Of the 37 games since the 1983-84 season, only 12 have been decidedby 10 or more points. Sixteen of the games have been decided by a margin offour points or less with UVa winning nine of them. The Cavaliers have wonall three games (1987, 1990 twice) decided by two points. Five games havegone into overtime, including a tripe overtime affair (1984) and a doubleovertime game (1995).

From 1985 to 1990 the teams played 15 consecutive games that weredecided by fewer than 10 points with Virginia winning eight of those games.

A breakdown of the close games in the series since the 1983-84season is below:

1 point – 3 4 points – 4 7 points – 4
2 points – 3 5 points – 1 8 points – 1
3 points – 6 6 points – 1 9 points – 2

End of the Road and Welcome Home
Virginia’s game against Belmont on December 28 (a 94-74 UVa win)marked the Cavaliers’ first home game since playing Loyola (Dec. 8) and wasonly their second home contest in 37 days. After defeating VMI 98-57 onNovember 21, UVa went 17 days before playing Loyola in its next home game.

The home game with Belmont ended a stretch that included seven ofeight games away from the friendly confines of University Hall. Duringthat eight-game stretch, Virginia compiled a 4-3 record on the road and wonits only home game.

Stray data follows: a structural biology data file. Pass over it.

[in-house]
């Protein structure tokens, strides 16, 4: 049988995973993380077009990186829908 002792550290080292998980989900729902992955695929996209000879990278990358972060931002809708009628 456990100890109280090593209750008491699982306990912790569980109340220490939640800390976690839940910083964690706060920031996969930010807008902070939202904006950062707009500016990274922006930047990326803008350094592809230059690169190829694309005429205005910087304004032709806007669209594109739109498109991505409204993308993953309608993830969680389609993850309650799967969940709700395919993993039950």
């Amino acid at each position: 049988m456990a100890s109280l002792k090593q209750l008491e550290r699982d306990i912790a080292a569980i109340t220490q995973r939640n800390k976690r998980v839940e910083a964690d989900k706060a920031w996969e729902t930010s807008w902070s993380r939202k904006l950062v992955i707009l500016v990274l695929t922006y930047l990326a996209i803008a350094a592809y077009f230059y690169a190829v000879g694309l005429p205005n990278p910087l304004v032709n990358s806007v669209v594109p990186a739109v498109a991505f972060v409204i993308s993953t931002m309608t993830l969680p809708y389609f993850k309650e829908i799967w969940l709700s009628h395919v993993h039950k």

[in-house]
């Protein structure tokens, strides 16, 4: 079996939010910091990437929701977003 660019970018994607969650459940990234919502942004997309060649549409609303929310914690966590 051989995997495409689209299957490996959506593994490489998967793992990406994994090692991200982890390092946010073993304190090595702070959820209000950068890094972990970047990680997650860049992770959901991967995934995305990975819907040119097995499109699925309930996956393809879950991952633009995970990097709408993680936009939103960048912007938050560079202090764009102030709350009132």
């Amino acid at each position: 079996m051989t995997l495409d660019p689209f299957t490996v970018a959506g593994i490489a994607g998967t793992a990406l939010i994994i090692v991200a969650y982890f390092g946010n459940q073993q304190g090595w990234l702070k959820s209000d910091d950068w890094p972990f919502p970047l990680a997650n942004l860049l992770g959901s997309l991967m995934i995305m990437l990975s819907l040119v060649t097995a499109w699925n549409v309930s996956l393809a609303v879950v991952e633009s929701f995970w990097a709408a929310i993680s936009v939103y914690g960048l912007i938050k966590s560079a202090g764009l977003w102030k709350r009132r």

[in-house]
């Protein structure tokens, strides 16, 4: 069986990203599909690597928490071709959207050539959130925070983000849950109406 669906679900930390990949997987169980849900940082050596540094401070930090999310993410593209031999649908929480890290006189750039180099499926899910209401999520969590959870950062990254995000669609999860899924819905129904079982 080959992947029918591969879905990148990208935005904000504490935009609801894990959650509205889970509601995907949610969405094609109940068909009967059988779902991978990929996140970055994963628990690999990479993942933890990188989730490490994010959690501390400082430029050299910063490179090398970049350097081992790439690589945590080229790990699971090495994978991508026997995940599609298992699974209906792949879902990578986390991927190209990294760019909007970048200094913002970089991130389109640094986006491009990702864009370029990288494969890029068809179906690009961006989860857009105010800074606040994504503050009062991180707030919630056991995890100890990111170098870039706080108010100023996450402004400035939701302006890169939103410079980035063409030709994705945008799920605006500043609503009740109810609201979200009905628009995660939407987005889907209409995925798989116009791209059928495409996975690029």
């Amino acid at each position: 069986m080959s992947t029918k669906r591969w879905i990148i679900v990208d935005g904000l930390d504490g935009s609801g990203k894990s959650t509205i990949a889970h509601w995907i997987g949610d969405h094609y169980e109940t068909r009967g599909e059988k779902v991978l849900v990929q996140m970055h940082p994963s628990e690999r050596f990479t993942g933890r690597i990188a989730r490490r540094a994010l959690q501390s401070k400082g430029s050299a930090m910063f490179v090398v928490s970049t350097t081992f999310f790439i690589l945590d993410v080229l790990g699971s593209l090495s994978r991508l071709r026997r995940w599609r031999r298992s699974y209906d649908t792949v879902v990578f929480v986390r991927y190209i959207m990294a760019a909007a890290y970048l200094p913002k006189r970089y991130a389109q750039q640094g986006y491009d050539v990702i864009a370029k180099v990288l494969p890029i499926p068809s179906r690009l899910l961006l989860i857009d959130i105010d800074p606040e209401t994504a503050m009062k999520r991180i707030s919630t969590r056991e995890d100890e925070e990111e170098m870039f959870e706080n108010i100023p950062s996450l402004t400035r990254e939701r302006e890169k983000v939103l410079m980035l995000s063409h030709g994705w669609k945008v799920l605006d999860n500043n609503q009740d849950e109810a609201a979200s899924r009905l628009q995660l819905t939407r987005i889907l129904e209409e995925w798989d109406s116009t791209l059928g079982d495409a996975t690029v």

The Belmont game marked the first of four consecutive Cavaliercontests in a 12-day stretch at U-Hall. The Cavaliers have won twoof three games during their homestand, winning 94-74 over Belmont (Dec. 28)and 89-50 over Dartmouth (Jan. 2). UVa lost to #8 Duke in overtime 109-100(Jan. 5). After today’s game against Georgia Tech, Virginia heads out onthe road for a pair of away games at N.C. State (Jan. 12) and Clemson (Jan.15).

Winning Streak Halted at Five
The Virginia men’s basketball team’s five-game winning streak wassnapped by Duke with a 109-100 overtime loss (Jan. 5). The five-gamewinning streak was the Cavaliers’ longest since winning seven consecutivegames in the middle of the 1994-95 season.

Nine Wins after 12 Games
Prior to the loss to Duke, Virginia had won nine of its first 12games in the 1999-2000 season. It marked the Cavaliers’ best start inthree seasons. The last time Virginia was 9-3 to begin a season was in the1996-97 campaign.

Five Consecutive Home Wins
Not only did Duke put a damper on Virginia’s overall start, but theBlue Devils also stopped UVa’s five-game home winning streak. The streakwas the longest to start a home season since the 1992-93 season when theCavaliers won eight straight home games.